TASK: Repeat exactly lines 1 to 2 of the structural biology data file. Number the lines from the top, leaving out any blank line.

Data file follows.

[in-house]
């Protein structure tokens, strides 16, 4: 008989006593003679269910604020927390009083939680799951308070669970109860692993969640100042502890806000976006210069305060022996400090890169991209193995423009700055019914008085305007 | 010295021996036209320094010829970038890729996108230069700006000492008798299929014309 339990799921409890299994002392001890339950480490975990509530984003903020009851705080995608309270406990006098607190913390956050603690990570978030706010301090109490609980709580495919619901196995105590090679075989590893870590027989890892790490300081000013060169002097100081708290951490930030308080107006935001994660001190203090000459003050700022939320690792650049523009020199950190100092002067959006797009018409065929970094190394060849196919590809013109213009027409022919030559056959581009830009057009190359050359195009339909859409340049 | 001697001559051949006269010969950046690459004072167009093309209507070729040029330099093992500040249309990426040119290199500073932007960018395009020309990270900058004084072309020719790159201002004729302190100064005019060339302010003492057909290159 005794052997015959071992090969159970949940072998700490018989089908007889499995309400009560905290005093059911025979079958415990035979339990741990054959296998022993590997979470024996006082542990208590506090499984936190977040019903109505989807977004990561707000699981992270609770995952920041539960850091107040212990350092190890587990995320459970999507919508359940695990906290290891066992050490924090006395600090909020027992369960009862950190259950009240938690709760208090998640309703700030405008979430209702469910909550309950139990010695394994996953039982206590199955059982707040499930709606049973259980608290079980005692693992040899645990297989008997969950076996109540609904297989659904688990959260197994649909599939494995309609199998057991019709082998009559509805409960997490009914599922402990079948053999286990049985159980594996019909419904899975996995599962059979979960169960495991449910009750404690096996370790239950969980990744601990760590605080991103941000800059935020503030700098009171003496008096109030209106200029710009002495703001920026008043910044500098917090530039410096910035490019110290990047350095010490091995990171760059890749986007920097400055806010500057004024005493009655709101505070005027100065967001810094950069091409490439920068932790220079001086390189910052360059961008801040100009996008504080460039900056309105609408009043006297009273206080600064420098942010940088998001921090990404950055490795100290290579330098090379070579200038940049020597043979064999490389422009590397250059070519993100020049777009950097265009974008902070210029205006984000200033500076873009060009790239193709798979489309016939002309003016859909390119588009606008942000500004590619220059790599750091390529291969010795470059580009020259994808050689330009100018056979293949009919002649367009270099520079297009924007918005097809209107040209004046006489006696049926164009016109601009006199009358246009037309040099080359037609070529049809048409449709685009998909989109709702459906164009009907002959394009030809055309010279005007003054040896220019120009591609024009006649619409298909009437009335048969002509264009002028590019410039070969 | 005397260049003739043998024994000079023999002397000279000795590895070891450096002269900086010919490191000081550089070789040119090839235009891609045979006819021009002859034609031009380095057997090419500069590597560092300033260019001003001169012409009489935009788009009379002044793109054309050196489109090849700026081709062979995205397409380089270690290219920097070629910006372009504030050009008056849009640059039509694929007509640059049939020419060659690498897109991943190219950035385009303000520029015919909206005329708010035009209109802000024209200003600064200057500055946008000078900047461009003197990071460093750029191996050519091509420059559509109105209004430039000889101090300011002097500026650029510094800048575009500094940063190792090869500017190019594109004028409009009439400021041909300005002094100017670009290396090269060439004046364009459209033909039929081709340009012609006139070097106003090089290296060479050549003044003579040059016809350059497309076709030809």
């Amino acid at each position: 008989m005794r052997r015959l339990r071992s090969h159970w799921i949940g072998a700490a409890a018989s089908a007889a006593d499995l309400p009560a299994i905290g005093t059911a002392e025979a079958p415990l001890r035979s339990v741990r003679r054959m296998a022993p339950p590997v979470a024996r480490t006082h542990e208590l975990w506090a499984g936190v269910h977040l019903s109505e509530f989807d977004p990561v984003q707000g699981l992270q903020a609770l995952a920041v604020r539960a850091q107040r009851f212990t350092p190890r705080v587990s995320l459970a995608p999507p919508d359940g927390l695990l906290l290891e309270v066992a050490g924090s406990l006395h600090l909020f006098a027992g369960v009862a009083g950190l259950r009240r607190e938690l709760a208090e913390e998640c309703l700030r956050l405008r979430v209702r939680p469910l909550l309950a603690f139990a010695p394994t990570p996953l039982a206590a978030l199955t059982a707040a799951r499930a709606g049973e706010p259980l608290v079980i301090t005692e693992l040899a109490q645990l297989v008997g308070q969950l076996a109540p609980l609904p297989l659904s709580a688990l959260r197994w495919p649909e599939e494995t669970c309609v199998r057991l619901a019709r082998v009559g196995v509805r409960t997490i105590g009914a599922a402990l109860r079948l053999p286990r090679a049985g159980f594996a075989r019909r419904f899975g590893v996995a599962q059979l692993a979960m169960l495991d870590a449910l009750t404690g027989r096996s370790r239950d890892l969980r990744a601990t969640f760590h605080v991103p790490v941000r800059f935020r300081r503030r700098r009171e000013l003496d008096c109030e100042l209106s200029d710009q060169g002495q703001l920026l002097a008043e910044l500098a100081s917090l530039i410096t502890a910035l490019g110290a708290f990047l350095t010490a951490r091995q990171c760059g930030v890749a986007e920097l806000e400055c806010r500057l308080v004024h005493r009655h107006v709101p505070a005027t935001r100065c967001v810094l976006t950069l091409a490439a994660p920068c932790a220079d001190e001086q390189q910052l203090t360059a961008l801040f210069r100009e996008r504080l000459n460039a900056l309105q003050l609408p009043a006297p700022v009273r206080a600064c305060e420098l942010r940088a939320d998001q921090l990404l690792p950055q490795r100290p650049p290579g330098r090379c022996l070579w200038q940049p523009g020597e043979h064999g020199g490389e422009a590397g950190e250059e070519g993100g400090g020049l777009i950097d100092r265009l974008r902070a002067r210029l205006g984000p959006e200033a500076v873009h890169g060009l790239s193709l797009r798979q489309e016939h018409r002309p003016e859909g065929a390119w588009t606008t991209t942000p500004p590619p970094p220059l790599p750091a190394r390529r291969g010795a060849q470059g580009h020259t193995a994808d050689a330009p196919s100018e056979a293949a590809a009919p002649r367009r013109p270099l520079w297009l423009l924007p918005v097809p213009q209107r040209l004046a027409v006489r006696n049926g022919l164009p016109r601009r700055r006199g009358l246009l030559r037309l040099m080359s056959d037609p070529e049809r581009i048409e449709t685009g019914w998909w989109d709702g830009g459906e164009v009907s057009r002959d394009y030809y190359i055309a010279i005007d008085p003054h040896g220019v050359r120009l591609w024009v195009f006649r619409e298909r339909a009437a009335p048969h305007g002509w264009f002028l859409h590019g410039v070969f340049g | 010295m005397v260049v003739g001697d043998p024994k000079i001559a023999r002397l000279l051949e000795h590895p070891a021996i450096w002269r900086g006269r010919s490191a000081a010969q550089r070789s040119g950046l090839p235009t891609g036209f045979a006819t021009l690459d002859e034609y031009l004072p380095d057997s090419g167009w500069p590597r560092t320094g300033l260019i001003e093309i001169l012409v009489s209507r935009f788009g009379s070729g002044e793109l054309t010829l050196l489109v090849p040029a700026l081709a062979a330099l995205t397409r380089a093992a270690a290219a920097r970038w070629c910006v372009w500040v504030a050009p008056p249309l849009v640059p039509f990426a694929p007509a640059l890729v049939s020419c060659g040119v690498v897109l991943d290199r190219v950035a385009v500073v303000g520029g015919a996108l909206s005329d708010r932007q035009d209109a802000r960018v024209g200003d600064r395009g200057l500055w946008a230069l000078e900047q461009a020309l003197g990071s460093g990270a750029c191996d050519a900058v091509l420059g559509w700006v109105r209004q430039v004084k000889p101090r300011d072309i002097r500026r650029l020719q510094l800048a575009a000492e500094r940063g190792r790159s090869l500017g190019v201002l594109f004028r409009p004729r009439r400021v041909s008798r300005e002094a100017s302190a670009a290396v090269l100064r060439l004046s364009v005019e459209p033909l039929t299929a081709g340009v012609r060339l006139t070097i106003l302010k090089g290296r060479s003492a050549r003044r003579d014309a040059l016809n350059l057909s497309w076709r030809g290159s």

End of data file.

[in-house]
């Protein structure tokens, strides 16, 4: 008989006593003679269910604020927390009083939680799951308070669970109860692993969640100042502890806000976006210069305060022996400090890169991209193995423009700055019914008085305007 | 010295021996036209320094010829970038890729996108230069700006000492008798299929014309 339990799921409890299994002392001890339950480490975990509530984003903020009851705080995608309270406990006098607190913390956050603690990570978030706010301090109490609980709580495919619901196995105590090679075989590893870590027989890892790490300081000013060169002097100081708290951490930030308080107006935001994660001190203090000459003050700022939320690792650049523009020199950190100092002067959006797009018409065929970094190394060849196919590809013109213009027409022919030559056959581009830009057009190359050359195009339909859409340049 | 001697001559051949006269010969950046690459004072167009093309209507070729040029330099093992500040249309990426040119290199500073932007960018395009020309990270900058004084072309020719790159201002004729302190100064005019060339302010003492057909290159 005794052997015959071992090969159970949940072998700490018989089908007889499995309400009560905290005093059911025979079958415990035979339990741990054959296998022993590997979470024996006082542990208590506090499984936190977040019903109505989807977004990561707000699981992270609770995952920041539960850091107040212990350092190890587990995320459970999507919508359940695990906290290891066992050490924090006395600090909020027992369960009862950190259950009240938690709760208090998640309703700030405008979430209702469910909550309950139990010695394994996953039982206590199955059982707040499930709606049973259980608290079980005692693992040899645990297989008997969950076996109540609904297989659904688990959260197994649909599939494995309609199998057991019709082998009559509805409960997490009914599922402990079948053999286990049985159980594996019909419904899975996995599962059979979960169960495991449910009750404690096996370790239950969980990744601990760590605080991103941000800059935020503030700098009171003496008096109030209106200029710009002495703001920026008043910044500098917090530039410096910035490019110290990047350095010490091995990171760059890749986007920097400055806010500057004024005493009655709101505070005027100065967001810094950069091409490439920068932790220079001086390189910052360059961008801040100009996008504080460039900056309105609408009043006297009273206080600064420098942010940088998001921090990404950055490795100290290579330098090379070579200038940049020597043979064999490389422009590397250059070519993100020049777009950097265009974008902070210029205006984000200033500076873009060009790239193709798979489309016939002309003016859909390119588009606008942000500004590619220059790599750091390529291969010795470059580009020259994808050689330009100018056979293949009919002649367009270099520079297009924007918005097809209107040209004046006489006696049926164009016109601009006199009358246009037309040099080359037609070529049809048409449709685009998909989109709702459906164009009907002959394009030809055309010279005007003054040896220019120009591609024009006649619409298909009437009335048969002509264009002028590019410039070969 | 005397260049003739043998024994000079023999002397000279000795590895070891450096002269900086010919490191000081550089070789040119090839235009891609045979006819021009002859034609031009380095057997090419500069590597560092300033260019001003001169012409009489935009788009009379002044793109054309050196489109090849700026081709062979995205397409380089270690290219920097070629910006372009504030050009008056849009640059039509694929007509640059049939020419060659690498897109991943190219950035385009303000520029015919909206005329708010035009209109802000024209200003600064200057500055946008000078900047461009003197990071460093750029191996050519091509420059559509109105209004430039000889101090300011002097500026650029510094800048575009500094940063190792090869500017190019594109004028409009009439400021041909300005002094100017670009290396090269060439004046364009459209033909039929081709340009012609006139070097106003090089290296060479050549003044003579040059016809350059497309076709030809």